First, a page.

//with the first packet being zero

    PacketProperty.TimerTick};

    myCollector.Enabled = true;

    myCollector.Stroke += new InkCollectorStrokeEventHandler(myCollector_Stroke);

    }

    void myCollector_Stroke(object sender, InkCollectorStrokeEventArgs e)

    {

    DateTime end = DateTime.Now;

    int[] tticks = e.Stroke.GetPacketValuesByProperty(PacketProperty.TimerTick);

    int ms = tticks[tticks.Length - 1];

    //calculate start time by subtracting final amount

    //of milliseconds from the end time

    DateTime start = end.AddMilliseconds(-(ms));

    //ExtendedProperty data must be long, string, bool or byte[]

    e.Stroke.ExtendedProperties.Add(Program.strokeStart, start.Ticks);

    e.Stroke.ExtendedProperties.Add(Program.strokeEnd, end.Ticks);

    }

     

    static void Main(string[] args)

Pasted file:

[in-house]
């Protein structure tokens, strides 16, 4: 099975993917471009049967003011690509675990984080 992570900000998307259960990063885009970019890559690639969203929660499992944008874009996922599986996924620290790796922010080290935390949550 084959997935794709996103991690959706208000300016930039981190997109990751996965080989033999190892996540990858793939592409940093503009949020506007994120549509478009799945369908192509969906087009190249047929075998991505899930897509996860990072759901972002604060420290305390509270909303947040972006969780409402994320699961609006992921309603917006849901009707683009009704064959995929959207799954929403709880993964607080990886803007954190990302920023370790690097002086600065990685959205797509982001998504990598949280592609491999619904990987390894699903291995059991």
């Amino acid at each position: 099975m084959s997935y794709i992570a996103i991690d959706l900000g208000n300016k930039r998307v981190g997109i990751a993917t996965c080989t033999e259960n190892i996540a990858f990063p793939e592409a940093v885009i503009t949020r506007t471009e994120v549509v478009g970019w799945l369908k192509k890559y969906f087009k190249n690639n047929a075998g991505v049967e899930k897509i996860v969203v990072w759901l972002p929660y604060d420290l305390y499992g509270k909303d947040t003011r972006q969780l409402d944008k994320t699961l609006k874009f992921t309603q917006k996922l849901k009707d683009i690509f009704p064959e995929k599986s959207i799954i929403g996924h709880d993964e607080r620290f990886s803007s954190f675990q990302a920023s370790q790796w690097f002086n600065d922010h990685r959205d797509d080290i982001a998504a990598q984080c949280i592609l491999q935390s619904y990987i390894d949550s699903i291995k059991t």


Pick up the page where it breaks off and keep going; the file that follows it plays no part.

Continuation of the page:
{

    Application.Run(new Program());

    }

    }

    }

     

    Hope this helps!

    Friday, March 28, 2008 12:15 AM
  • Thank for your helpful answers. I just begin to work in sketch understanding domain. Actually I work with a graphic tablet. The information that I got from the tablet is only X and Y. I think that time information is concluded from the distance between (x , y) and the next captured point (x’, y’) in the offline mode of graphic tablet. So to get the same information with the online mode. What I can do then?

    Friday, March 28, 2008 12:36 AM
  • The TimerTick values are calculated by Microsoft.Ink - it doesn't matter if the stroke comes from a graphical tablet.  However, if you want to do things with the XY values as they are generated, you can use the NewPackets event:

     

    int prevX;

    int prevY;